I bought two sheets of 1/8" plexiglass, figured I'd learn on the cheap stuff, then move up to 3/16". Layed the plexiglass over the MDF form, layed the other MDF sheet on-top, bolted it down onto the oven, fired up the burners. About 20 minutes in, the sheet cracked where the bolts held it down. (Plexiglass expands a lot as it heats to 275 degrees. You need some type of "floating" clamp system".

 

About $50 more in clamping attachments later, I tried again. This time I got a good bubble, but as the bubble got to about 18" in depth, the air would escape. I'd have to re-clamp the whole thing together, try again... Did this several times before un-even temps in the oven caused distortions in the bubble shape.

 

I'd sunk more than $500 in this venture and was pretty sure it would take another 5 or six tries to get it right, at $50 a pop for the plexiglass, and who knows how much more to upgrade the oven.

 

Called Todd's Canopies and he quoted me $425 for exactly what I wanted, plus shipping. Wish I'd done that from the start.

 

BTW -- he's spent years perfecting the technique. He rebuilt his oven to accomodate the size of my canopy request. Uses quartz heat lamps the works.

 

I usually encourage people to try it themselves, but in this case, don't waste your time and money -- get it done right.

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This is certainly a fun way to spend time and money, but you'll save a lot of both by paying Todd's Canopies to do it for you.

 

I figured I could try this method since I was building an off-size canopy. The MDF for the forms cost around $80 (the first set wasn't right), the plunge bit for the router another $18. The two gas burners (and the extra one to replace the one that caught on fire) were another $25 each. Then the propane tank, hose attachments, etc... at least $50. Probably $100 to build the 4'x8'x4' oven, out of wood & insulation foam. $20 for the oven thermometers to track temps... So that's only about $350 so far, now for the expensive stuff...

 

I bought two sheets of 1/8" plexiglass, figured I'd learn on the cheap stuff, then move up to 3/16". Layed the plexiglass over the MDF form, layed the other MDF sheet on-top, bolted it down onto the oven, fired up the burners. About 20 minutes in, the sheet cracked where the bolts held it down. (Plexiglass expands a lot as it heats to 275 degrees. You need some type of "floating" clamp system".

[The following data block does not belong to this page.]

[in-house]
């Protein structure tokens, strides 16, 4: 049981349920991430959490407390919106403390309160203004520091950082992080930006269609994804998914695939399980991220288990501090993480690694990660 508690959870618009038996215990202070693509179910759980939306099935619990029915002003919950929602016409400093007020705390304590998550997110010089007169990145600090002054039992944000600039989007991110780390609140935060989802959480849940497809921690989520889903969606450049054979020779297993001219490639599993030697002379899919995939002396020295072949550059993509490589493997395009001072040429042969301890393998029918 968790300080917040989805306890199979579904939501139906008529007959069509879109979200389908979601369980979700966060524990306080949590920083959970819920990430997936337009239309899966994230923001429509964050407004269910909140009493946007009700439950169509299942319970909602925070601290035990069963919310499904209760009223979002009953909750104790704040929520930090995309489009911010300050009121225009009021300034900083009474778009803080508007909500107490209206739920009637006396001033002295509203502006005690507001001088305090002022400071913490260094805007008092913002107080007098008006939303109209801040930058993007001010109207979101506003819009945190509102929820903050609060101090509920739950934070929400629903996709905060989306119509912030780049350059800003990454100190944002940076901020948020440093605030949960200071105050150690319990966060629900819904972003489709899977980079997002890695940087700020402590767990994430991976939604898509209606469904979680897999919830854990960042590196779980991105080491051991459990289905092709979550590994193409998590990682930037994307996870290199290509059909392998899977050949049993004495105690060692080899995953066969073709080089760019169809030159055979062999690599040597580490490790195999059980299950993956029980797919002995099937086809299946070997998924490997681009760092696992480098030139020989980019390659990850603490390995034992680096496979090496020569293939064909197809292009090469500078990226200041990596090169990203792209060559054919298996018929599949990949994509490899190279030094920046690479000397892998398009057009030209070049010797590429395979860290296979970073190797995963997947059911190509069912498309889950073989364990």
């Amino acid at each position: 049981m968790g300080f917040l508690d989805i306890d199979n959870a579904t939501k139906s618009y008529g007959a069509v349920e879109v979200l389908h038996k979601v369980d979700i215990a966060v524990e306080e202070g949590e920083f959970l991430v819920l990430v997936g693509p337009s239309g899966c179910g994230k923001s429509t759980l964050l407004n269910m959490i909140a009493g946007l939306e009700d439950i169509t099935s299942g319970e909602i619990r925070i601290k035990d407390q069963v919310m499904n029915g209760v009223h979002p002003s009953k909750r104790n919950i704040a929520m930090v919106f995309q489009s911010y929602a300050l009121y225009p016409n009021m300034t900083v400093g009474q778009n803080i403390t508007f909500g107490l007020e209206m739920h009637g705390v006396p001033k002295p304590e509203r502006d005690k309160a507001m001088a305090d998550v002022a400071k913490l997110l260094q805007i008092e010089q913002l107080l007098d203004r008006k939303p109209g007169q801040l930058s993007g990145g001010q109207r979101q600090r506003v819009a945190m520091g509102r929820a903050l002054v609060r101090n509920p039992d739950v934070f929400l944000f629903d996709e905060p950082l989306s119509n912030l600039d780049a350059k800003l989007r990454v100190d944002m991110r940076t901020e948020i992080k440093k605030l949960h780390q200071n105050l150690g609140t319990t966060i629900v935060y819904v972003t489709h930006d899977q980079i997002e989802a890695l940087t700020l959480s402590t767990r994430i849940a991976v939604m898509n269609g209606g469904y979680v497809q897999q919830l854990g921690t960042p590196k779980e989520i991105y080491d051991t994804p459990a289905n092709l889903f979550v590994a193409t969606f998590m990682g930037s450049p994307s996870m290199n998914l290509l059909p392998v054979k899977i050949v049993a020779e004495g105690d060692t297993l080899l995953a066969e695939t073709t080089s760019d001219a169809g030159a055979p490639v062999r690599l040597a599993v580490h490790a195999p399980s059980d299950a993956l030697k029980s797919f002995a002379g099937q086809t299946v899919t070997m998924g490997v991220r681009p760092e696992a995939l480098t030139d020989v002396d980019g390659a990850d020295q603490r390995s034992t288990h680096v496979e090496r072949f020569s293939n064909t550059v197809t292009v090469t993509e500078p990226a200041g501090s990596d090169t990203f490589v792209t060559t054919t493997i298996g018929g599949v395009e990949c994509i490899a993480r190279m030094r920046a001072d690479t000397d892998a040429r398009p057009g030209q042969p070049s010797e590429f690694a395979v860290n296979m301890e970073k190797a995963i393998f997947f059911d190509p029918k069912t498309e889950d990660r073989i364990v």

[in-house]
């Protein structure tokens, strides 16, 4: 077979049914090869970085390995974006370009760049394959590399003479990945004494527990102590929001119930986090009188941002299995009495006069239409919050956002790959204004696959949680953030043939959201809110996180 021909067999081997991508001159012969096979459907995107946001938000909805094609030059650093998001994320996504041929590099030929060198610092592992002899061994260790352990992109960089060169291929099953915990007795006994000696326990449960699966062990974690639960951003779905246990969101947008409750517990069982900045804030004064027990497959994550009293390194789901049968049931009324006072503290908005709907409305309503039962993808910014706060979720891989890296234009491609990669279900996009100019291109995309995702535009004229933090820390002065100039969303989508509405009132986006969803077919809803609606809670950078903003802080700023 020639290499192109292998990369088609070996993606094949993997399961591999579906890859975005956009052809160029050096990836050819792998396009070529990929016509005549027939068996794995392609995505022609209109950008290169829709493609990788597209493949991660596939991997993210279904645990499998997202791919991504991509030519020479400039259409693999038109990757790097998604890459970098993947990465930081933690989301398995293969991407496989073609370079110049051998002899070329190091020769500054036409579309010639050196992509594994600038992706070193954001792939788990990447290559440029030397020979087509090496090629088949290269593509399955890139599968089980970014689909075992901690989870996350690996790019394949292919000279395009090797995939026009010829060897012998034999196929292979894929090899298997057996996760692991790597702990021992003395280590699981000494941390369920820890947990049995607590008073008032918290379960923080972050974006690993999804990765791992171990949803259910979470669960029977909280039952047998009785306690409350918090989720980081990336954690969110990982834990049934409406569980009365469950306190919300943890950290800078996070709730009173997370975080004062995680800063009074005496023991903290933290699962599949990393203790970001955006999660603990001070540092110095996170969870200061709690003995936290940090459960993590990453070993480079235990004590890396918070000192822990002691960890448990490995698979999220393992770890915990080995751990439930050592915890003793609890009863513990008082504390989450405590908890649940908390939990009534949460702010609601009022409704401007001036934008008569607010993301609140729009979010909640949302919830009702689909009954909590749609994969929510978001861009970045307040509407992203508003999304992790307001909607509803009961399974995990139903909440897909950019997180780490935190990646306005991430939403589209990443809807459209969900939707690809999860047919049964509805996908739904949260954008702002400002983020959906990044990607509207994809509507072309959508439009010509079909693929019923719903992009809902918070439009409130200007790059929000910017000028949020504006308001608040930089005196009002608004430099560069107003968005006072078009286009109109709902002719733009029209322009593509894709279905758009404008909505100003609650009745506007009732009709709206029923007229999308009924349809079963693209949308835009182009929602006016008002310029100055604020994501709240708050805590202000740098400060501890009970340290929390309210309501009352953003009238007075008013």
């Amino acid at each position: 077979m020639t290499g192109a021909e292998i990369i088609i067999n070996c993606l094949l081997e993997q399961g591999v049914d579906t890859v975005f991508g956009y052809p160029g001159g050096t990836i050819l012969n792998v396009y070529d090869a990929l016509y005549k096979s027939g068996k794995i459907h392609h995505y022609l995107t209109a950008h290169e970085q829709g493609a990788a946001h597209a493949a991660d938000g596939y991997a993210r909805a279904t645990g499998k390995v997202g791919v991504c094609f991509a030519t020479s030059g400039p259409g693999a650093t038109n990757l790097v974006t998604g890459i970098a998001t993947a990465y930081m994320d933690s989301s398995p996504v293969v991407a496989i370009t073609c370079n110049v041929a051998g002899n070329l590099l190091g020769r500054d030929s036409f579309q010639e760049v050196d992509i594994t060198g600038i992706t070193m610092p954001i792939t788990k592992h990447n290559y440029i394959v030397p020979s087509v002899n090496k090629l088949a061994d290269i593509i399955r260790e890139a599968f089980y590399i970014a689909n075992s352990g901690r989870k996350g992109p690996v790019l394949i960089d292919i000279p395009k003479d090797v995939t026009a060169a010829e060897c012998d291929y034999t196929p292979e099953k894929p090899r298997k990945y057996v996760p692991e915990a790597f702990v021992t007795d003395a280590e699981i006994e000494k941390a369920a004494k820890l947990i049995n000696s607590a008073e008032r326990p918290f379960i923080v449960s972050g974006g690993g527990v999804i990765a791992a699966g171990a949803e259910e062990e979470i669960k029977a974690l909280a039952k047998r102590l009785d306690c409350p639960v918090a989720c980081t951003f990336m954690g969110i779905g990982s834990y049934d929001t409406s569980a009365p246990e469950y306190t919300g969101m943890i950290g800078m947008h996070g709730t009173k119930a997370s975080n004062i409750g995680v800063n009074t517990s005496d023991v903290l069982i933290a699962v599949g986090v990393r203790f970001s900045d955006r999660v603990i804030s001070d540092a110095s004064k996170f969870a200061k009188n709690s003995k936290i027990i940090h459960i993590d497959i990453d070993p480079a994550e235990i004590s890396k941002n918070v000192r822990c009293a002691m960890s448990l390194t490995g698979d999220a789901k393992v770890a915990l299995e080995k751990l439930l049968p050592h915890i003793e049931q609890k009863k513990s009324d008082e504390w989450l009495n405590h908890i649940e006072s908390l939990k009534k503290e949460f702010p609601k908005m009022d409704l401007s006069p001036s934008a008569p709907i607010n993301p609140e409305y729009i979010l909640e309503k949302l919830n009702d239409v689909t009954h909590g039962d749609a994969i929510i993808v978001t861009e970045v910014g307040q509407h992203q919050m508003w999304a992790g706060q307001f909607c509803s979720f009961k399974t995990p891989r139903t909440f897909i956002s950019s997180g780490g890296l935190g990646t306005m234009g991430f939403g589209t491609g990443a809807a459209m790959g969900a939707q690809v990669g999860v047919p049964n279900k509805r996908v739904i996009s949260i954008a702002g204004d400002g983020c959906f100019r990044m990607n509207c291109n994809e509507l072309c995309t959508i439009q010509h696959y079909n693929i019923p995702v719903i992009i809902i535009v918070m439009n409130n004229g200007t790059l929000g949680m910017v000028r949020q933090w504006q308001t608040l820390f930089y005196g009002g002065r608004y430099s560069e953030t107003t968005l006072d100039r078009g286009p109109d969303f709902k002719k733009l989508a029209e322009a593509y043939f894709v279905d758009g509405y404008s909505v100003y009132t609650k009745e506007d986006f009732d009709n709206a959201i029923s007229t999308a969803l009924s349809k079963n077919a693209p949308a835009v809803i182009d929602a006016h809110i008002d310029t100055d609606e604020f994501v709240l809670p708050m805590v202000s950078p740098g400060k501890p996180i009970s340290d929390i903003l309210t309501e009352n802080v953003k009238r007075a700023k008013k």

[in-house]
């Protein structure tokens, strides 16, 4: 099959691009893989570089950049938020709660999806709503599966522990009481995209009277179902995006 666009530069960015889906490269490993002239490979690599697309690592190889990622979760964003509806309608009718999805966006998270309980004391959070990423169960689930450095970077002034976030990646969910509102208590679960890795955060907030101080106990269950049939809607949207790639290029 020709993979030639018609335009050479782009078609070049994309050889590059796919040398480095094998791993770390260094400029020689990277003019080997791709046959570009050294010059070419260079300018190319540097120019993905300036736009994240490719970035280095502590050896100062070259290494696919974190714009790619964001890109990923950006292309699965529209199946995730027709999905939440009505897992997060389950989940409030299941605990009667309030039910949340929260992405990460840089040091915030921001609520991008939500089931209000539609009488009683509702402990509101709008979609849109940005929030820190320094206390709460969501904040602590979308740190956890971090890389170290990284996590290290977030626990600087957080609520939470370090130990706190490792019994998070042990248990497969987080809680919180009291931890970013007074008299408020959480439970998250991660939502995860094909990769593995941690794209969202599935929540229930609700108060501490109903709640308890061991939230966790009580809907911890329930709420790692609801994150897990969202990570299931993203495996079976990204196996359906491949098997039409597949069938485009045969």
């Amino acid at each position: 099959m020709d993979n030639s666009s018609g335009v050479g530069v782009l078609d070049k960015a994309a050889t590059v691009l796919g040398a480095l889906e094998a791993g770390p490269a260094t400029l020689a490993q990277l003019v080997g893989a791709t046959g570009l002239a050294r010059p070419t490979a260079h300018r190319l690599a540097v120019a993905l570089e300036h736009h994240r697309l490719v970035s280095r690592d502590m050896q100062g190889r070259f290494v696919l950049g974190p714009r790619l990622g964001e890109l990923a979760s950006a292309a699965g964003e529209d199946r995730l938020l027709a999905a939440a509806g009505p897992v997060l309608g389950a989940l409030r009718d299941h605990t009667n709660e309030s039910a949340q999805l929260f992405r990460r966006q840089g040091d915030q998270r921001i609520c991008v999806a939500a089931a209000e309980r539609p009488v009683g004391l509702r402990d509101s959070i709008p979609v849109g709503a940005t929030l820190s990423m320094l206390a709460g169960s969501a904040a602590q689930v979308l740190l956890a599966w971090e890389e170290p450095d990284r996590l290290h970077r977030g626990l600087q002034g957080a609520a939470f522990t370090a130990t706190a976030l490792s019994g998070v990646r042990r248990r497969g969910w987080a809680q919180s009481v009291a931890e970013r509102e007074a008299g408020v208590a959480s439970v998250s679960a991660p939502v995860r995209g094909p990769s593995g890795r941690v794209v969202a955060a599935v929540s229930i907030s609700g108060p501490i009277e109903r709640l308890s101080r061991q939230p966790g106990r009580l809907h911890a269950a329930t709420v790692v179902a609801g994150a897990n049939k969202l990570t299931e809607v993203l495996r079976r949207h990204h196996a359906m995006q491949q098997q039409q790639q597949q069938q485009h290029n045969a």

About $50 more in clamping attachments later, I tried again. This time I got a good bubble, but as the bubble got to about 18" in depth, the air would escape. I'd have to re-clamp the whole thing together, try again... Did this several times before un-even temps in the oven caused distortions in the bubble shape.

 

I'd sunk more than $500 in this venture and was pretty sure it would take another 5 or six tries to get it right, at $50 a pop for the plexiglass, and who knows how much more to upgrade the oven.

 

Called Todd's Canopies and he quoted me $425 for exactly what I wanted, plus shipping. Wish I'd done that from the start.

 

BTW -- he's spent years perfecting the technique. He rebuilt his oven to accomodate the size of my canopy request. Uses quartz heat lamps the works.

 

I usually encourage people to try it themselves, but in this case, don't waste your time and money -- get it done right.

If we as builders were driven by dollars, whatever they are these days would do nothing. The original post asked about forming Plexiglas into a form. That would be a true challenge. I think that is why canopies are glassed or framed in metal after they are formed.

 

I don’t think one would want to touch a liquid hot plastic bubble with any thing but a laser light beam.

 

As to clamping the solid plywood, Plexiglas, plywood form sandwich that was done with ¼ inch and one half machine bolts with washers screwed into T nuts spaced every five or six inches. The plastic must be clamped firmly and needs to be air tight to apply air pressure. Yes the holes in the plastic are enlarged to one half inch to allow for the movement.

 

The three boxes of hardware from Home Depot were not dear.

 

It can be done and I am sure Todd welcomes business fortunately we have choices. It is a very rewarding process to observe and work on. As is reading this forum and the skill sets it takes to build our planes.